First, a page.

Central Asia: Russia Organizes A Posse

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December 9, 2010: Russia is making a major diplomatic, intelligence and police effort to interrupt the flow of heroin from Afghanistan, via Tajikistan, then via Kyrgyzstan and Kazakhstan, into Russia. This drug killing at least 30,000 Russians a year, and is a major cause of the spread of AIDS there as well. Russia believes that a quarter of Afghan heroin production (90 percent of the world total) is sold in Russia. Thus Russia, Afghanistan, Pakistan and Tajikistan have formally united to coordinate their anti-drug efforts.  This anti-heroin campaign has Russia being more helpful to the NATO effort in Afghanistan (like allowing combat vehicles to be shipped via rail through Russia.) The Central Asian nations, and Russia, are concerned about plans by NATO forces to withdraw from Afghanistan in the next five years. The fear is that the drug gangs will take over, as they are the wealthiest force in the country, and cash is a mighty weapon.

Kyrgyzstan is still having problems with forming a new government, dealing with followers of deposed president Kurmanbek Bakiyev, ethnic hostilities and Islamic radicals. None of these issues is at a crises level, and the biggest problem is resolving disputes over the recent elections, and who should run the country.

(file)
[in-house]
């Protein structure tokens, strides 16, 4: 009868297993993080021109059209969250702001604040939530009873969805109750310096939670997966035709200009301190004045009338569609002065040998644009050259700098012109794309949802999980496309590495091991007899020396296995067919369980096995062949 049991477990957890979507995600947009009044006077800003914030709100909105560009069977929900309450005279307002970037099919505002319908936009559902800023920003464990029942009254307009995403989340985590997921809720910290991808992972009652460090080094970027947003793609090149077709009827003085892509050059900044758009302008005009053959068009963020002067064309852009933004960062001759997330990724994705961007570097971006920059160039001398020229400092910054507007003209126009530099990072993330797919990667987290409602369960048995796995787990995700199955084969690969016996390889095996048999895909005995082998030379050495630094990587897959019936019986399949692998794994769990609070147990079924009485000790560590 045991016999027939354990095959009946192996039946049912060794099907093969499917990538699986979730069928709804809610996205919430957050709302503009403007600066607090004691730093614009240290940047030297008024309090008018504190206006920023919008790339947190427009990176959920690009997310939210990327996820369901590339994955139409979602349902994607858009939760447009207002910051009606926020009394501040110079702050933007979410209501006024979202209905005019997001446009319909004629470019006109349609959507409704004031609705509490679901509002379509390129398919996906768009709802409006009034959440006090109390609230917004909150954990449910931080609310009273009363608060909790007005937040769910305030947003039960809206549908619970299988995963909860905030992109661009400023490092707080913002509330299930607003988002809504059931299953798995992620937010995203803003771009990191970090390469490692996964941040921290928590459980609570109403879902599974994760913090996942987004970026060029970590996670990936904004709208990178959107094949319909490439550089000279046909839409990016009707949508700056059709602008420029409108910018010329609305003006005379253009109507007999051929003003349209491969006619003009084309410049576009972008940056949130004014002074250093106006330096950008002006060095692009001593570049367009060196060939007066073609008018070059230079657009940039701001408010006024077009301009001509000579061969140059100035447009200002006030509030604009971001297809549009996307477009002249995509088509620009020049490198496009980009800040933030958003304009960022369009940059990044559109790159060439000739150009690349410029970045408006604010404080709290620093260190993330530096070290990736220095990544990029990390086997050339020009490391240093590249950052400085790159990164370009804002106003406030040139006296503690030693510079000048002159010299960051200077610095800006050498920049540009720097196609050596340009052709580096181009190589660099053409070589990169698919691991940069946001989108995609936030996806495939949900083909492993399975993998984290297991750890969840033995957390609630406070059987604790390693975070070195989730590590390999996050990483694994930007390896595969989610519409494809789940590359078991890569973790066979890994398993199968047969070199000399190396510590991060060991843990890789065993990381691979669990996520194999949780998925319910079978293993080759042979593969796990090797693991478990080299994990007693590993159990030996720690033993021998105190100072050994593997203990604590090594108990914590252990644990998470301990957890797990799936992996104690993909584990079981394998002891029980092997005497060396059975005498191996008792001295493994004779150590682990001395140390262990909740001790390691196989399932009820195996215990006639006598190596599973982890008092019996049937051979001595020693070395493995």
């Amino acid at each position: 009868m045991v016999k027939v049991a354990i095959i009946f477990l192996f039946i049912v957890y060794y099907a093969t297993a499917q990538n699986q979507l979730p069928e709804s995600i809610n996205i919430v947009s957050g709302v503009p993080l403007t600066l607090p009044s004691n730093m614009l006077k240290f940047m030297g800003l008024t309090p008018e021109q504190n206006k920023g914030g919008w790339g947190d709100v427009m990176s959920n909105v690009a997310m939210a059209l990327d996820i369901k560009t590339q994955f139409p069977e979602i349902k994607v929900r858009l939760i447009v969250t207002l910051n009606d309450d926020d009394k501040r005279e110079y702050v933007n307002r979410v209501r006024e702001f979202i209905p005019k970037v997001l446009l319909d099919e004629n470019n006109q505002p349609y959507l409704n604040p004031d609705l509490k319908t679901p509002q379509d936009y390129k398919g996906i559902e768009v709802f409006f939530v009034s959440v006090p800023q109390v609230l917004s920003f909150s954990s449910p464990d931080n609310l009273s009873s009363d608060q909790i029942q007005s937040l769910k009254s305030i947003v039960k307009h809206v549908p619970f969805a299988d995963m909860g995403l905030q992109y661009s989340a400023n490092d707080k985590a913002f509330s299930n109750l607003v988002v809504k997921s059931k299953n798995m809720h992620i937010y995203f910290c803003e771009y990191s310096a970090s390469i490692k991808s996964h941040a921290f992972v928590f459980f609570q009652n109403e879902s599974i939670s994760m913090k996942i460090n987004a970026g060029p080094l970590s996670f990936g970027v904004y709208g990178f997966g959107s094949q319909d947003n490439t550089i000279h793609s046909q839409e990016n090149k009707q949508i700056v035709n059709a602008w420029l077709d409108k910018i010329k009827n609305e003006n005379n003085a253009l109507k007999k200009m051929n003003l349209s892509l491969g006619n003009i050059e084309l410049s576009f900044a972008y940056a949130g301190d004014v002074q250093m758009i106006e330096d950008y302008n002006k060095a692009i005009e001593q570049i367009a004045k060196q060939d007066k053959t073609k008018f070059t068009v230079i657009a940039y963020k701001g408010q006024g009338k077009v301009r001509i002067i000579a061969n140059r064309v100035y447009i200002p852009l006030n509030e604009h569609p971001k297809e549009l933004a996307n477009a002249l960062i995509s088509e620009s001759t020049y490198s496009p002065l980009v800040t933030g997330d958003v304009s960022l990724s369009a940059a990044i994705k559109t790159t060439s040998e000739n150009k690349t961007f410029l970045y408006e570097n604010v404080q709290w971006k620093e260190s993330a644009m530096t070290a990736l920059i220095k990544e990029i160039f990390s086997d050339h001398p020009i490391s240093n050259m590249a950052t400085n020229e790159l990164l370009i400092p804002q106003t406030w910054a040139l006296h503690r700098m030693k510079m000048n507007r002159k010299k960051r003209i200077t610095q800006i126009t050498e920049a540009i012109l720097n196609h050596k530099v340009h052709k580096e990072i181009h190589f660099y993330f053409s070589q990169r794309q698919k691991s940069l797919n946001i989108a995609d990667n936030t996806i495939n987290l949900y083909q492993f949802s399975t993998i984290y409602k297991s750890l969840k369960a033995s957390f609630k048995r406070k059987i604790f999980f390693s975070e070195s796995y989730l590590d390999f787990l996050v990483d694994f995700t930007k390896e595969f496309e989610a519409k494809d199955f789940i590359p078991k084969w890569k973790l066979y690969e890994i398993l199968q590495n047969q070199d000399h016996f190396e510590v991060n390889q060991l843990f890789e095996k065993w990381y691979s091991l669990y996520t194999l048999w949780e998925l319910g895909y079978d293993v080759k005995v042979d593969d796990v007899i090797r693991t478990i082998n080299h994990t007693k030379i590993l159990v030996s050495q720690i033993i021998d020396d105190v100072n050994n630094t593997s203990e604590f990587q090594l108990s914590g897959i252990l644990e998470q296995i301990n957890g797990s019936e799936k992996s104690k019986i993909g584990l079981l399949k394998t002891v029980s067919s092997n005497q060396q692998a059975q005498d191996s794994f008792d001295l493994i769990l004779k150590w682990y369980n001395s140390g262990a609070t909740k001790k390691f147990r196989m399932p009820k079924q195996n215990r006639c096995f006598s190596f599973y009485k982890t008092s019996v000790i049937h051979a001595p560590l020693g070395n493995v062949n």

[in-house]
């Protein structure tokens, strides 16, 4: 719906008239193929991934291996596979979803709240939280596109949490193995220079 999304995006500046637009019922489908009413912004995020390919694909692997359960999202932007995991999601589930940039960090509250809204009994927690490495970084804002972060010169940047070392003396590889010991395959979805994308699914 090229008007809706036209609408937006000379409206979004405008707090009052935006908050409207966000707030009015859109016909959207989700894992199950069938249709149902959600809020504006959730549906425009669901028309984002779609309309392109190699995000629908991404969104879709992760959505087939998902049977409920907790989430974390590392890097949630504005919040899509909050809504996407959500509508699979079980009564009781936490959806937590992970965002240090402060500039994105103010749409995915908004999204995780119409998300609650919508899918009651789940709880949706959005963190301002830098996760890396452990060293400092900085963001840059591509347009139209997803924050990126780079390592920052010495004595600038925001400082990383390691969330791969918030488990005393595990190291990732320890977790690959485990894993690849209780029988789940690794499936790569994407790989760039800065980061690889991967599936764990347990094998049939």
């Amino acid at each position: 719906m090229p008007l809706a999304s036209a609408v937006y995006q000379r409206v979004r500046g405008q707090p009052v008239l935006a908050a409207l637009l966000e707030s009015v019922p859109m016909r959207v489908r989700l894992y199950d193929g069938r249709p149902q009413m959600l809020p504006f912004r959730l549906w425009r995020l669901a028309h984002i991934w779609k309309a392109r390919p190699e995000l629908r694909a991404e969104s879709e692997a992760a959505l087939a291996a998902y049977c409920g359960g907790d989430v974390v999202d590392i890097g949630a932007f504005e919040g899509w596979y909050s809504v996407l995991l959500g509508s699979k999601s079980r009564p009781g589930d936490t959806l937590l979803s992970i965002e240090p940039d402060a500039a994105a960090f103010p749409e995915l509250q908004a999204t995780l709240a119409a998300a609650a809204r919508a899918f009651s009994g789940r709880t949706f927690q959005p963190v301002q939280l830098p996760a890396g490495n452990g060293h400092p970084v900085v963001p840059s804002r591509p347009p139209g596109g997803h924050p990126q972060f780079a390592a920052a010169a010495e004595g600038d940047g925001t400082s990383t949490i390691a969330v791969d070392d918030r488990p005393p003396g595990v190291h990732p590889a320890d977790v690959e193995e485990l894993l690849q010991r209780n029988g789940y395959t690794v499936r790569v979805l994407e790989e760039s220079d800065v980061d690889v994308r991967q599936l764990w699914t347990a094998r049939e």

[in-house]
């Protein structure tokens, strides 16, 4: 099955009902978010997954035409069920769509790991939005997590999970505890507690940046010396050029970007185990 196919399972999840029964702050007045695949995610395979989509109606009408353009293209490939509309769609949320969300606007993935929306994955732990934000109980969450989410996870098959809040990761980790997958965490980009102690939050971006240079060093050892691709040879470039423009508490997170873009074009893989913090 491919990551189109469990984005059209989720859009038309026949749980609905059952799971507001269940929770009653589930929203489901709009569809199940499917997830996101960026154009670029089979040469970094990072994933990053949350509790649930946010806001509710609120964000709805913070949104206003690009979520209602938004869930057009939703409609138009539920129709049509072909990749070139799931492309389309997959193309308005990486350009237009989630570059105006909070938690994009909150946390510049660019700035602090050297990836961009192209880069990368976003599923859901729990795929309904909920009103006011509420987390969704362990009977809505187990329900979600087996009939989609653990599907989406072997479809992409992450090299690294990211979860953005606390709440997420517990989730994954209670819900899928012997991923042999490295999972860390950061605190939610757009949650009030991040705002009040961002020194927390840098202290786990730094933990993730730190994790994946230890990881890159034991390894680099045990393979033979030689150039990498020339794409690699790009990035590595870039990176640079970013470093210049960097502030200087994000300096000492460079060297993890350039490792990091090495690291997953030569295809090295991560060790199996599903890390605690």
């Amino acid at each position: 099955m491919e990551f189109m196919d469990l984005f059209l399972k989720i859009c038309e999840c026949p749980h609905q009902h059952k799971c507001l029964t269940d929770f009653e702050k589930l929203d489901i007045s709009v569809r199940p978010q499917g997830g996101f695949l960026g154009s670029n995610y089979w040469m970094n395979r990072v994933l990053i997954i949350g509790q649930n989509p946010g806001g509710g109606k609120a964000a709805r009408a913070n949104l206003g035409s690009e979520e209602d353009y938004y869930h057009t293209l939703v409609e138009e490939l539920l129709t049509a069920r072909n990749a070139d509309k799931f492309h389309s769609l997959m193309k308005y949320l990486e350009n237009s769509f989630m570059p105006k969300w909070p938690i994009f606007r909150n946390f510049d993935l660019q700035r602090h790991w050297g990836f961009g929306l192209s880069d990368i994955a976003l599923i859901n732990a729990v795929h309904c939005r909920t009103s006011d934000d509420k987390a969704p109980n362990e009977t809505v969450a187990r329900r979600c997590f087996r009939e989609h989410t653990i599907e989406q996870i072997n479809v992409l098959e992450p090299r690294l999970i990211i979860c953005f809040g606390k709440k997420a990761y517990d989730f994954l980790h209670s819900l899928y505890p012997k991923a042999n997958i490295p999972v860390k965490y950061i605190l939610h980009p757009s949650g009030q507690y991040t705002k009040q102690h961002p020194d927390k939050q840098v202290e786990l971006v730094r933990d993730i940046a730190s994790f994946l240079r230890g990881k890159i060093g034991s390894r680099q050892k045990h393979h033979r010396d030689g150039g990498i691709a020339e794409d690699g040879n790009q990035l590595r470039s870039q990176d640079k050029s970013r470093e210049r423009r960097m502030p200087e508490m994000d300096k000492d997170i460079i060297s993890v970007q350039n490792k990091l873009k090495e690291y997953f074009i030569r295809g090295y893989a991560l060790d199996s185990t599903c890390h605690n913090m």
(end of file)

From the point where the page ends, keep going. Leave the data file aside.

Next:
Central Asian Islamic terror groups are still having problems establishing themselves in their homelands. There is not enough local support, and the Soviet era secret police structures are still robust enough to give the terror groups a lot of difficulty. If the communist were good at one thing, it was running a police state. Thus remnants of Central Asian Islamic terror groups continue to be encountered in Afghanistan and Pakistan (where most have fled), and even farther afield.

December 3, 2010:  The U.S. has told Kyrgyzstan that it will continue to lease the Manas until American forces have withdrawn from Afghanistan. This is currently scheduled to happen in 2014, but these deadlines tend to get extended indefinitely. U.S. peacekeepers were sent to Bosnia in 1995, for what was said to be a one year assignment. The American troops are still there.

 

 

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